Boeing Shares Tank: Planemaker Seeks $60 Billion in Aid

Boeing said the $60 billion in aid would support its 17,000 suppliers and help protect 2.5 million jobs amid the industry's near-shutdown from the global coronavirus pandemic.
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Boeing Co.  (BA) - Get Report shares plunged to a seven year low Wednesday after the world's second-largest planemaker said it was seeking $60 billion in aerospace industry aid from the U.S. government to combat the economic impact of the coronavirus pandemic.

Boeing said the $60 billion sought was the "minimum" needed to support the industry's 2.5 million jobs, and should come in the form of loan guarantees and access to private and public liquidity. Boeing didn't indicate which portion of the aid it would need directly, but noted that it relies on at least 17,000 suppliers around the country and holds the position of the biggest U.S. exporter.

Last night, President Donald Trump proposed a $1 trillion stimulus package to Congress, which will include billions in industry aid, amid reports Treasury Secretary Steve Mnuchin warned Republican lawmakers that the coronavirus impact could spike unemployment to as high as 20% without near-term fiscal support.

"This will be one of the most important ways for airlines, airports, suppliers and manufacturers to bridge to recovery," Boeing said in a statement "Funds would support the health of the broader aviation industry, because much of any liquidity support to Boeing will be used for payments to suppliers to maintain the health of the supply chain."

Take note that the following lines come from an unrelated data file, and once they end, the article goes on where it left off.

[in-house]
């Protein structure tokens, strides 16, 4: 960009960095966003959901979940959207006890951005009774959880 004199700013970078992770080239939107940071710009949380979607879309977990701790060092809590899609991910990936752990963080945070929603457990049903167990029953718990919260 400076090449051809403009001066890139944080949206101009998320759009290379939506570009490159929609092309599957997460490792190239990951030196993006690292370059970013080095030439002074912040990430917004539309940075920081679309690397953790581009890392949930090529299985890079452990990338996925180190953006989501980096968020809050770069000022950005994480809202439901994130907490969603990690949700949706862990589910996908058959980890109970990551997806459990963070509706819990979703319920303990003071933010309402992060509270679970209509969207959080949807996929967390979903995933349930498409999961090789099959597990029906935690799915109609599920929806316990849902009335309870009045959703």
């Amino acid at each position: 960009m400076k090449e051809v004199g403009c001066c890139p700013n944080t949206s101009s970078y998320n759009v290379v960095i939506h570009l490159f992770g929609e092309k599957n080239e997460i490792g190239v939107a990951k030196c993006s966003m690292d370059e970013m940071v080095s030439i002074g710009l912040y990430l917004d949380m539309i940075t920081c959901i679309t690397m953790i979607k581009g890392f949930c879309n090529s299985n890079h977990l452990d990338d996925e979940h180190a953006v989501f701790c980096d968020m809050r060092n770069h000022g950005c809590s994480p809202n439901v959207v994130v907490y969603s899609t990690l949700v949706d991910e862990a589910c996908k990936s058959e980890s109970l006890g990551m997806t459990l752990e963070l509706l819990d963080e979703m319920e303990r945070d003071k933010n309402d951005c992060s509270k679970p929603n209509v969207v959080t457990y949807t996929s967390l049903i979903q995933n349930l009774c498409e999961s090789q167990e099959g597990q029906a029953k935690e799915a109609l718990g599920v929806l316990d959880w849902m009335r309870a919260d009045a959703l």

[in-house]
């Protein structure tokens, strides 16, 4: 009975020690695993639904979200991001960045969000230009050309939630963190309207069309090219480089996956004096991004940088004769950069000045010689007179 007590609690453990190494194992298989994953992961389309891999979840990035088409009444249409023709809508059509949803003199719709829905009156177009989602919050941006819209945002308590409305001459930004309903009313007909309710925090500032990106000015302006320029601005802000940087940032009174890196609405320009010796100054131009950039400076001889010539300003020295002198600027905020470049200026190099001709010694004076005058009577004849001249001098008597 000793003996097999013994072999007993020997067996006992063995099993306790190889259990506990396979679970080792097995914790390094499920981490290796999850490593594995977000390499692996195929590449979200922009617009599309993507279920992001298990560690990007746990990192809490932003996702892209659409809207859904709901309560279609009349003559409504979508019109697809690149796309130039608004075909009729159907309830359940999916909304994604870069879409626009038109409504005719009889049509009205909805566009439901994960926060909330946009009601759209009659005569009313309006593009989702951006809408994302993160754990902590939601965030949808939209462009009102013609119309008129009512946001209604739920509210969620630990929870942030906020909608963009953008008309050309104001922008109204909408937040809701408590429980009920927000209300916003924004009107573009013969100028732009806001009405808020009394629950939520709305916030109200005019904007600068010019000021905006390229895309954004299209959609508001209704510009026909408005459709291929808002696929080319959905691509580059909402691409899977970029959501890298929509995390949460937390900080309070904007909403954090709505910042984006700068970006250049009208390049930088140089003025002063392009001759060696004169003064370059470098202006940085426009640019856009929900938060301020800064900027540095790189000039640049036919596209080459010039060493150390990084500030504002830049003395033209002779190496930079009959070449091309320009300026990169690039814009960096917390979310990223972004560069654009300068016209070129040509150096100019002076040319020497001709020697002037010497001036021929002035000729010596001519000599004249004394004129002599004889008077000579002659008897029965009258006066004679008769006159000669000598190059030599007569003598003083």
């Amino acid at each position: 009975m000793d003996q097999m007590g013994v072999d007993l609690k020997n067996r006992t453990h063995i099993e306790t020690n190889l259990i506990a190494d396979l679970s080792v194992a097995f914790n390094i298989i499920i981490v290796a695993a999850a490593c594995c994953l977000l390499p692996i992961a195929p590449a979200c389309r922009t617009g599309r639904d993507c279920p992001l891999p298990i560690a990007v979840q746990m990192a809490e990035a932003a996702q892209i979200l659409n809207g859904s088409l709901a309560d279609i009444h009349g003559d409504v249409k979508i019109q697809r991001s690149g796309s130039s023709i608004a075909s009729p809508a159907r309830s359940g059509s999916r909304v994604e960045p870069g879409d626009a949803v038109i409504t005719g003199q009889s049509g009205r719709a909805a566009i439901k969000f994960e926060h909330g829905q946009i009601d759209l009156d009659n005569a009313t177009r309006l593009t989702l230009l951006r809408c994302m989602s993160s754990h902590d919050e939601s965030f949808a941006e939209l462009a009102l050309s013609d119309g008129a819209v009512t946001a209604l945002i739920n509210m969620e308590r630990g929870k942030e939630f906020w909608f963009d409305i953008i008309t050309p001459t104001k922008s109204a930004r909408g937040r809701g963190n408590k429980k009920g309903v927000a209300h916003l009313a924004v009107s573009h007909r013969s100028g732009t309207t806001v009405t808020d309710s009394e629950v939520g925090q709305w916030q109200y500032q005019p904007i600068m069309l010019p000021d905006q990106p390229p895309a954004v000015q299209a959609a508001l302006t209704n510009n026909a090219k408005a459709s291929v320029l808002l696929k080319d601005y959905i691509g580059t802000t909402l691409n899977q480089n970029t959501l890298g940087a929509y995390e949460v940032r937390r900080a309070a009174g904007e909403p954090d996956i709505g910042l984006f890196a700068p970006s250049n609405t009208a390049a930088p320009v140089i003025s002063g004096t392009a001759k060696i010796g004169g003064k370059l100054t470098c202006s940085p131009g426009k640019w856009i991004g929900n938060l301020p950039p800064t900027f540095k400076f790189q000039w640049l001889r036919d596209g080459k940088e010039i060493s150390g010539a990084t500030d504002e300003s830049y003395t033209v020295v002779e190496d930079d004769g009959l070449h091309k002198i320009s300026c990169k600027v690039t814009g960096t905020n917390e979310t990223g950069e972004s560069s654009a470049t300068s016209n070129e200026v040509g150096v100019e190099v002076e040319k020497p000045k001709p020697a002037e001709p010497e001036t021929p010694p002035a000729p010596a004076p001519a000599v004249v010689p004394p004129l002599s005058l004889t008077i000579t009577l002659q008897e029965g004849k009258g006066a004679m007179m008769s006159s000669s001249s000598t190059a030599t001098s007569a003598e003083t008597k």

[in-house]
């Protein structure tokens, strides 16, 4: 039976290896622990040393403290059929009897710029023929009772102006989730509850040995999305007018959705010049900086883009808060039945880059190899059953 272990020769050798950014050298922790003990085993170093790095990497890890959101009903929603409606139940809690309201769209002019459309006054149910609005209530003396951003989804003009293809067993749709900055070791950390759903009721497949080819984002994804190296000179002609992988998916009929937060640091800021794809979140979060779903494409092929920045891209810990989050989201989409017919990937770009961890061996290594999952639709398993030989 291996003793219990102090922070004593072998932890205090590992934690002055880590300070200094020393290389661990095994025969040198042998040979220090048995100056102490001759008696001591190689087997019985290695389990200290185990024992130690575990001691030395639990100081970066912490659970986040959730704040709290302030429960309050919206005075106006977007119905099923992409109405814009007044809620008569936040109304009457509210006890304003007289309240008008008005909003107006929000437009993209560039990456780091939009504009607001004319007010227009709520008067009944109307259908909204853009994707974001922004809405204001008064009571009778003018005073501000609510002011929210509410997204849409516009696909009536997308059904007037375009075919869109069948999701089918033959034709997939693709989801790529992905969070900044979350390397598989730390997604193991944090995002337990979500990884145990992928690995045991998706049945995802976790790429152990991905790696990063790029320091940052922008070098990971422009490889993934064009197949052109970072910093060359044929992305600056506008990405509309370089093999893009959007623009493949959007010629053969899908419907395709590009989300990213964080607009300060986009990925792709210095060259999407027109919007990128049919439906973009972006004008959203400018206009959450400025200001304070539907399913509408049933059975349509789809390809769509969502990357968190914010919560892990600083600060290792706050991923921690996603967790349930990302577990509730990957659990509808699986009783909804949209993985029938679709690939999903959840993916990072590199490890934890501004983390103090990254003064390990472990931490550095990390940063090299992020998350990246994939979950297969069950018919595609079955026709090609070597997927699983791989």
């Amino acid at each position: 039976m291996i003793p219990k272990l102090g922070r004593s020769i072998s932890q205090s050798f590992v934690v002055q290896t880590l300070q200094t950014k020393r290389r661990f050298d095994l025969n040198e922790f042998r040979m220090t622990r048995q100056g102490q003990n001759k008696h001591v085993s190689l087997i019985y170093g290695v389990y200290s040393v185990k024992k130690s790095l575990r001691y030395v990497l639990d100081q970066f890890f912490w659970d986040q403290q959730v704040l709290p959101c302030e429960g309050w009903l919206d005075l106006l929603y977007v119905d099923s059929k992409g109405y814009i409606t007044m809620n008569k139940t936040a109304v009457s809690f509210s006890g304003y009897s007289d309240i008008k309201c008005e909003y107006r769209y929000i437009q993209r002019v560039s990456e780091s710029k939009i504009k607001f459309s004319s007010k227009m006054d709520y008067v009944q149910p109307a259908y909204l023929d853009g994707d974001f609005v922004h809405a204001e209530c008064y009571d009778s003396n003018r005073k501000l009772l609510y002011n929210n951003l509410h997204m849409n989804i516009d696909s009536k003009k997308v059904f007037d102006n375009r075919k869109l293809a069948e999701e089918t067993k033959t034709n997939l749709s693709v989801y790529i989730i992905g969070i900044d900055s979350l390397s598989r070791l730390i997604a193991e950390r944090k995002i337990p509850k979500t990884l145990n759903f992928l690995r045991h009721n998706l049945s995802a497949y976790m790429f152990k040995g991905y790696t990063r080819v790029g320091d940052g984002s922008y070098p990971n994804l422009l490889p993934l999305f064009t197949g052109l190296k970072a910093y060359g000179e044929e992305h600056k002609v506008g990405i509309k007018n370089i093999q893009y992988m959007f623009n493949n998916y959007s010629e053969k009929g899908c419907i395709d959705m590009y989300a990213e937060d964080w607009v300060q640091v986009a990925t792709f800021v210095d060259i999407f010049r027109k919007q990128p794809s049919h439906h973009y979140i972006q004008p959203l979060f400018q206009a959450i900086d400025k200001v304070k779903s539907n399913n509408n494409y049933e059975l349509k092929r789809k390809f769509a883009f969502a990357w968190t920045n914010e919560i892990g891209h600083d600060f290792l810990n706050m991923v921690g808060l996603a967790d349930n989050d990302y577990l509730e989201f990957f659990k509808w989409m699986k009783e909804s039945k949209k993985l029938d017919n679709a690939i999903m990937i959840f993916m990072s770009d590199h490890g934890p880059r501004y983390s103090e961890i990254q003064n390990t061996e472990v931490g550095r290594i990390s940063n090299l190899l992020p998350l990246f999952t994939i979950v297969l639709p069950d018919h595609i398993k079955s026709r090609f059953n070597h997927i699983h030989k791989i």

"The long term outlook for the industry is still strong, but until global passenger traffic resumes to normal levels, these measures are needed to manage the pressure on the aviation sector and the economy as a whole," the statement added.

Boeing shares were marked 18.7% lower in early trading Wednesday to change hands at $100.91 each. That's the lowest since May 2013 and a move that would mark a 75% decline from last year's Ethiopian airlines crash that killed 157 people and lead to the ongoing grounding of the company's flagship 737 MAX aircraft.

Boeing's market cap, in fact, is now hovering around $60 billion, the same amount it is now seeking from the U.S. government. 

Airlines for America, a trade group that represents the largest U.S. carriers, said yesterday that it's seeking $50 billion in loans and grants and deeper tax breaks for commercial airlines in order to weather the coming months and the myriad travel restrictions put in place to combat the spread of the coronavirus. 

A4A, as it's know, also wants another $8 billion in support for the air cargo industry. 

President Donald Trump raised the specter of industry support duringa press conference Monday, noting the sharp downturn was "not their fault".

"We're going to be backstopping the airlines. We’re going to be helping them very much," he told reporters in Washington, before later Tweeting the potential for "powerful" assistance from the Federal government.

Earlier this year, Boeing posted its first annual loss since 1997 as fourth quarter revenues plunged 39.7% to $17.11 billion and airplane orders nearly ground to a halt. 

Boeing said MAX-related delay and grounding costs increased by $2.6 billion over the quarter, and just over $18. billion in total, while cash flow was measured at a negative $2.22 billion over the final three months of the year.